I hope, therefore, that before the House rises for the Summer Recess we shall have an announcement by the Government indicating how they intend to alleviate some of the serious difficulties faced by people operating businesses in the West Country. I appreciate that I represent a very attractive area scenically. I am very fortunate to represent such an area. However, I assure the right hon. Gentleman the Leader of the House that we cannot live on the scenic attraction alone.

5.21 p.m.

Mr. Julius Silverman (Birmingham, Erdington)

Before the House rises for the Summer Recess, I should like to raise a matter which may be parochial but which affects not only my constituency but the constituencies of a number of my hon. Friends. The constituency of Erdington has within it the monstrosity which has acquired the name throughout the country of "Spaghetti Junction". I am raising today the question of the compensation which is being paid to house owners under the Land Compensation Act, how that is being administered and what the valuations are. No doubt it affects not only my constituents but those in other areas through which roadways run at present or will run in the future.

The people in this area have suffered not only from the monstrosity but, much more so, from the noise, dirt and pollution and the health hazards, for instance, of lead pollution, which have not yet been fully evaluated. Under the terms of the Land Compensation Act, they are entitled to full market value compensation resulting from the physical factors. In other words, they are entitled to compensation for loss or depreciation in value of their house from noise, dirt and pollution, but not for the loss of amenity value or the fact that they have an objection to the sight opposite their homes.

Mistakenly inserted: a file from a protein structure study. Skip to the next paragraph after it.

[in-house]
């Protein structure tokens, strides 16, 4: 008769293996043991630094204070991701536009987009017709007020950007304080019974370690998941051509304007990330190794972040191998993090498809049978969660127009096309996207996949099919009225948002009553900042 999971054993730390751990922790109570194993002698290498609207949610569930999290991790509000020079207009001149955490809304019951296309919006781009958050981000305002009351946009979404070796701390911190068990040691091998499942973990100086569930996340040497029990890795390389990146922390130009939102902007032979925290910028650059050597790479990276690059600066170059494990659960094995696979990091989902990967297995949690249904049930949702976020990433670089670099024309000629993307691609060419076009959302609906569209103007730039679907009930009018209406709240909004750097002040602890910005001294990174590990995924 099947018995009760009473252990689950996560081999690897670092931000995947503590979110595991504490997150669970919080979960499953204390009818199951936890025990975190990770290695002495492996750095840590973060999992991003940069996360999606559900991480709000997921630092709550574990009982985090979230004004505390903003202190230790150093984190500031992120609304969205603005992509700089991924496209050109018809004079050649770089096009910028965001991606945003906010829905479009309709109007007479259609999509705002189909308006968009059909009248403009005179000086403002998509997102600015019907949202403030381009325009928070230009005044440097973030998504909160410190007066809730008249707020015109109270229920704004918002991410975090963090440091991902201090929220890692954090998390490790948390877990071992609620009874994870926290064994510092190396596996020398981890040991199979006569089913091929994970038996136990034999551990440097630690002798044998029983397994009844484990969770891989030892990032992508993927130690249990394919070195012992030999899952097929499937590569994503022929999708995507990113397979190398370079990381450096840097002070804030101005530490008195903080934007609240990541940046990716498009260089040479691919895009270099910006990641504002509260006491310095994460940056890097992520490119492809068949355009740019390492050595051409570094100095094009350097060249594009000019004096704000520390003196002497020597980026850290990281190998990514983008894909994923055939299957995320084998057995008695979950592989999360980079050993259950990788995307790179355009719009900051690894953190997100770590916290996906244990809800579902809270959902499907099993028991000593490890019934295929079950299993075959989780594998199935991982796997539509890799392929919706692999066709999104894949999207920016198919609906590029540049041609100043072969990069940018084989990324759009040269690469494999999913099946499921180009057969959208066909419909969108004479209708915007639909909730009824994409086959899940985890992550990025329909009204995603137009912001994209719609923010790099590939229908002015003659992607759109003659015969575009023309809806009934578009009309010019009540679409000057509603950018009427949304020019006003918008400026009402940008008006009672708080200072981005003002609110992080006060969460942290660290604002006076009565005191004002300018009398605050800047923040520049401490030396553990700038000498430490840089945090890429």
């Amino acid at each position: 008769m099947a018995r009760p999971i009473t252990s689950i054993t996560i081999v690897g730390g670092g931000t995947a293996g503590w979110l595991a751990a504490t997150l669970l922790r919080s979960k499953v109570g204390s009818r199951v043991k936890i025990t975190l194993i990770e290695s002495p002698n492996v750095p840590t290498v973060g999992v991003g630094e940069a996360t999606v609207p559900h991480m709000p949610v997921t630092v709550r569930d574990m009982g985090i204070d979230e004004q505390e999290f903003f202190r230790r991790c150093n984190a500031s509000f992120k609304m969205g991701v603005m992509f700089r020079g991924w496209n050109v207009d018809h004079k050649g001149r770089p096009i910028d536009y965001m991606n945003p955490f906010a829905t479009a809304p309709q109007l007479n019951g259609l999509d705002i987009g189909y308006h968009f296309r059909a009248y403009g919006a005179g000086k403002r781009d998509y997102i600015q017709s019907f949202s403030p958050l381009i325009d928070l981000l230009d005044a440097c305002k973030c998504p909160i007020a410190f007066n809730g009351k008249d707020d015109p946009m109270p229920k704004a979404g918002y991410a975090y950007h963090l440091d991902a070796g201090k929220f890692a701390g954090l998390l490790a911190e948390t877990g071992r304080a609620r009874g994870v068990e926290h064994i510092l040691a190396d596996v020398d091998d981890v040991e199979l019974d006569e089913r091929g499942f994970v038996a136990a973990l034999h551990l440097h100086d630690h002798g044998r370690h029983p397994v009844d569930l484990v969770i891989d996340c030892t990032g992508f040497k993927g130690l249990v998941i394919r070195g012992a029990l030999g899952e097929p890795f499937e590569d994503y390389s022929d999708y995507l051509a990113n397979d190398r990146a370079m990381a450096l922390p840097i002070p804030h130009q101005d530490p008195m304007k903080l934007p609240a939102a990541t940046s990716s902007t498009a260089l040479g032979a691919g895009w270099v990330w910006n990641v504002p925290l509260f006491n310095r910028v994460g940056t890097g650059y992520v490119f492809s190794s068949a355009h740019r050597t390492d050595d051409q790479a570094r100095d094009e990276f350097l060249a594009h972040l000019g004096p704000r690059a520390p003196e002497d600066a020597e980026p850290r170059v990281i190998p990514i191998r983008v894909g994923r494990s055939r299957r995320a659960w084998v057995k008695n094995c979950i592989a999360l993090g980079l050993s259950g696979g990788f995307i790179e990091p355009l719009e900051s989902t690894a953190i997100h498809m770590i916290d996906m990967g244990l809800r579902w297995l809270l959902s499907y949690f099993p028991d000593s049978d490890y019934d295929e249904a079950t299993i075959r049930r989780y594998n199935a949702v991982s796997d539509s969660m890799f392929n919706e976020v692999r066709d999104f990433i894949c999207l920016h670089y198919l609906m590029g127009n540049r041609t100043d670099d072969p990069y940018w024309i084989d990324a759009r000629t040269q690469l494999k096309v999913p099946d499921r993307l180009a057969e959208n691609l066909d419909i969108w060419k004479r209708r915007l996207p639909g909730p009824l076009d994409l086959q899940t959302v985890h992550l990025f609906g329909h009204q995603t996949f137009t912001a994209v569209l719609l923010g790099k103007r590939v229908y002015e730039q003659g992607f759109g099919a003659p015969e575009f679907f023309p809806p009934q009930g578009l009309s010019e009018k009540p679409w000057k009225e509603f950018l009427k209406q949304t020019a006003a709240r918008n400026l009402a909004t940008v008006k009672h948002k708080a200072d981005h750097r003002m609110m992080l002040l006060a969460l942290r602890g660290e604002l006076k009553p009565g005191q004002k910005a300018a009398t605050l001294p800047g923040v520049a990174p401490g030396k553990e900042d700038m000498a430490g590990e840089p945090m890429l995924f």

The view I expressed when that Act was being passed was that this was not adequate, because it is not merely a question of the inconvenience. Most of the people involved are ordinary working men. The house in which they live is their only asset. A depreciation in the value of that house means a serious loss to them. What is still more injurious, it means that they will have the greatest difficulty in selling their house in order to buy another house. That is the problem which concerns those involved. Therefore, they are concerned about the amount of compensation offered to them.